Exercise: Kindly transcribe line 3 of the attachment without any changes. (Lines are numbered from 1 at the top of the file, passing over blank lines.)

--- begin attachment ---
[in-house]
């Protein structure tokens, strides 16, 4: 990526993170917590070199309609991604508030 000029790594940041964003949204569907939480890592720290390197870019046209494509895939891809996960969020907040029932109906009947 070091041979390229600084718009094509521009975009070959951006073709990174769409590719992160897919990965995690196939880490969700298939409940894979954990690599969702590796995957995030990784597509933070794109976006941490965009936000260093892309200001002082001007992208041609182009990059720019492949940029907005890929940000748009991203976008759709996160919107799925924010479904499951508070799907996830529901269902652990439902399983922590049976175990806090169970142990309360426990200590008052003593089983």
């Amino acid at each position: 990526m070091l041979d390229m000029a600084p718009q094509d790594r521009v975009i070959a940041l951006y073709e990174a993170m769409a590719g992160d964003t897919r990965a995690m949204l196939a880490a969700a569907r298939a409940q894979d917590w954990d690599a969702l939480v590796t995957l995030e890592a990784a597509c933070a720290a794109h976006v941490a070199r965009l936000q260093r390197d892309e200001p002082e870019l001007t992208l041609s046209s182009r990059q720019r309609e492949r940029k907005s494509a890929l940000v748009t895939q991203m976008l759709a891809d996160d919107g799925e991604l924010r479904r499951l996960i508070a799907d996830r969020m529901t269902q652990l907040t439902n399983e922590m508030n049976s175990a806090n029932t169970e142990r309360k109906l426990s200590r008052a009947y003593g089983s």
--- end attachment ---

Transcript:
């Amino acid at each position: 990526m070091l041979d390229m000029a600084p718009q094509d790594r521009v975009i070959a940041l951006y073709e990174a993170m769409a590719g992160d964003t897919r990965a995690m949204l196939a880490a969700a569907r298939a409940q894979d917590w954990d690599a969702l939480v590796t995957l995030e890592a990784a597509c933070a720290a794109h976006v941490a070199r965009l936000q260093r390197d892309e200001p002082e870019l001007t992208l041609s046209s182009r990059q720019r309609e492949r940029k907005s494509a890929l940000v748009t895939q991203m976008l759709a891809d996160d919107g799925e991604l924010r479904r499951l996960i508070a799907d996830r969020m529901t269902q652990l907040t439902n399983e922590m508030n049976s175990a806090n029932t169970e142990r309360k109906l426990s200590r008052a009947y003593g089983s």